Thursday, August 1, 2013

How the Midwest was won

The Life and Times of The Thunderbolt Kid, by Bill Bryson
Published in Canada by Doubleday Canada, a division of Random House of Canada Limited (2006)

Best-selling author Bill Bryson grew up in Des Moines, Iowa during the 1950s and '60s, and in his playful memoir, The Life and Times of the Thunderbolt Kid, he recreates his childhood and teen years with humour and pathos, and sometimes a touch of nostalgia.

With tongue firmly in cheek, and a near encyclopedic knowledge of arcane comic book titles, TV shows and Hollywood stars of the era, Bryson describes the head-scratching fashions, politics, fears, customs and preoccupations of the Midwest following the Second World War. This was a time when detonating hydrogen bombs was a spectator sport and the fear of Communism pervaded every nook and cranny of American life. To be fair, it was also the era of pea shooters, hula hoops, Howdy Doody, Bing Crosby, the New York Yankees and drive-in restaurants.

In all seriousness, this is a fun read, particularly if you grew up in the years Bryson chronicles and can relate to the fads and fashions of the time. I was born eight years after Bryson, but many of the cultural references and world events are somewhat familiar to me. To give an example of Bryson's exquisite eye for detail and his talent for highlighting absurd fashion trends of the day, here he describes a haircut that suddenly became vogue in the '50s:
"...In 1955, my father and brother went to the barbershop and came back with every hair on their heads standing at attention and sheared off in a perfect horizontal plane in the arresting style known as a flattop. They spent most of the rest of the decade looking as if they were prepared in emergencies to provide landing spots for some very small experimental aircraft, or perhaps special delivery messages sent by miniature missile. Never have people looked so ridiculous and happy at the same time."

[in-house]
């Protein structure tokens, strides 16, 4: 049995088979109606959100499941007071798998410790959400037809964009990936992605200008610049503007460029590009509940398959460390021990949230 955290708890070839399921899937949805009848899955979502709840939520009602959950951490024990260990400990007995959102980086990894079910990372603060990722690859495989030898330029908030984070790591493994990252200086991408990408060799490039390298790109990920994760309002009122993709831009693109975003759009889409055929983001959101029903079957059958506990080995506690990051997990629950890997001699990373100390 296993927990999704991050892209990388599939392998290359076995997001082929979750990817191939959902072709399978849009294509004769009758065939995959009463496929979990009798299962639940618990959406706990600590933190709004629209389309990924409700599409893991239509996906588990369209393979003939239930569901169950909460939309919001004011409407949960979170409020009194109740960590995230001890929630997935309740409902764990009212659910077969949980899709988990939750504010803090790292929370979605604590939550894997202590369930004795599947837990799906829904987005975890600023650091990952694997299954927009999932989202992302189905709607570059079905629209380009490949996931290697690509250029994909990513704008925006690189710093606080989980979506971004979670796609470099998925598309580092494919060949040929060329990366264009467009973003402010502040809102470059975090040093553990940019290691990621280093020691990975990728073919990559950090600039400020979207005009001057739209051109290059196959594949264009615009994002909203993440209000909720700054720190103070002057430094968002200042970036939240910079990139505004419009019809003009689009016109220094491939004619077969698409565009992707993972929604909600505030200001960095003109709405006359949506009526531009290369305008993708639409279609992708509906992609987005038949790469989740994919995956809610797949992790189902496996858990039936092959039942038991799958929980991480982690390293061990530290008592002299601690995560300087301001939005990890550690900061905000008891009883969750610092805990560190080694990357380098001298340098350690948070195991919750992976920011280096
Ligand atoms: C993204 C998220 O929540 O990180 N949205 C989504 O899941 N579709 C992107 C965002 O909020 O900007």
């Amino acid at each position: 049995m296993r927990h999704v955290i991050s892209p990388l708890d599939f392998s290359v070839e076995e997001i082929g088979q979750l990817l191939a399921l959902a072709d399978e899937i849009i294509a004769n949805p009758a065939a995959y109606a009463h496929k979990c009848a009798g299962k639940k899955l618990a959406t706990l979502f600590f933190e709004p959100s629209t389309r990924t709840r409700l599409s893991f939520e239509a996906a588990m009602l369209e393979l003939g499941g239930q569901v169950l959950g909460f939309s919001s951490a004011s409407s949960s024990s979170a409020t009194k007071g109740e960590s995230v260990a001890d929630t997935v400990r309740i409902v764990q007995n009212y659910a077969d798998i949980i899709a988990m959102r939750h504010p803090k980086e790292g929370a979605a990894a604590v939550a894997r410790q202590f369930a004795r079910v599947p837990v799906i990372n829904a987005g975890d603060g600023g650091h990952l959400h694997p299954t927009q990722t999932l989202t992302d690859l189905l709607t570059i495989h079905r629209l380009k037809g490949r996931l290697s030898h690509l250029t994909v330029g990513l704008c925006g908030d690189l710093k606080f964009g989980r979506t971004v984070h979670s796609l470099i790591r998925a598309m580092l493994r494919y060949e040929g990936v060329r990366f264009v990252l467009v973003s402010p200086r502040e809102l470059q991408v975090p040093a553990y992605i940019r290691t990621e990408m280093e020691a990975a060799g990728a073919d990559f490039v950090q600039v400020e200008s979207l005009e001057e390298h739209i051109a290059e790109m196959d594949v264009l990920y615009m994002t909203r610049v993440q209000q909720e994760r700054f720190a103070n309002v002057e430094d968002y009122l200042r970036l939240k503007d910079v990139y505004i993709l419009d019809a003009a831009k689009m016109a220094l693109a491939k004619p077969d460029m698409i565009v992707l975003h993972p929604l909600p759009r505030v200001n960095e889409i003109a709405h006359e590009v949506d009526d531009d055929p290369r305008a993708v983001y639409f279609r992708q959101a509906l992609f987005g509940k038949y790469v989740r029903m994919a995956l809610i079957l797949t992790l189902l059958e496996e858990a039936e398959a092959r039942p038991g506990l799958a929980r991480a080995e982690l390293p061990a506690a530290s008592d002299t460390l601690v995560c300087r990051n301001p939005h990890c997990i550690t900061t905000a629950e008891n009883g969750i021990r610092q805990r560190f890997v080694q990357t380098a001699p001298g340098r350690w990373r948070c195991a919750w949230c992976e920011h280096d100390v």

There are countless anecdotes like that, each more hilarious than the next. One word of caution before reading The Life and Times of The Thunderbolt Kid: This is a laugh-out-loud book that really demands to be read in private. To read it in a public space would be to invite scrutiny and concern from passersby. You could very well find yourself laughing aloud so often that strangers could be forgiven for suspecting that you were certifiably insane.

If you're looking for a book that provides a glimpse of the formative years of one our best contemporary writers, and a history lesson on a generation which seems to have been stuck in neutral and heavily influenced from visitations from other planets, then find this book and read it today -- preferably in private.


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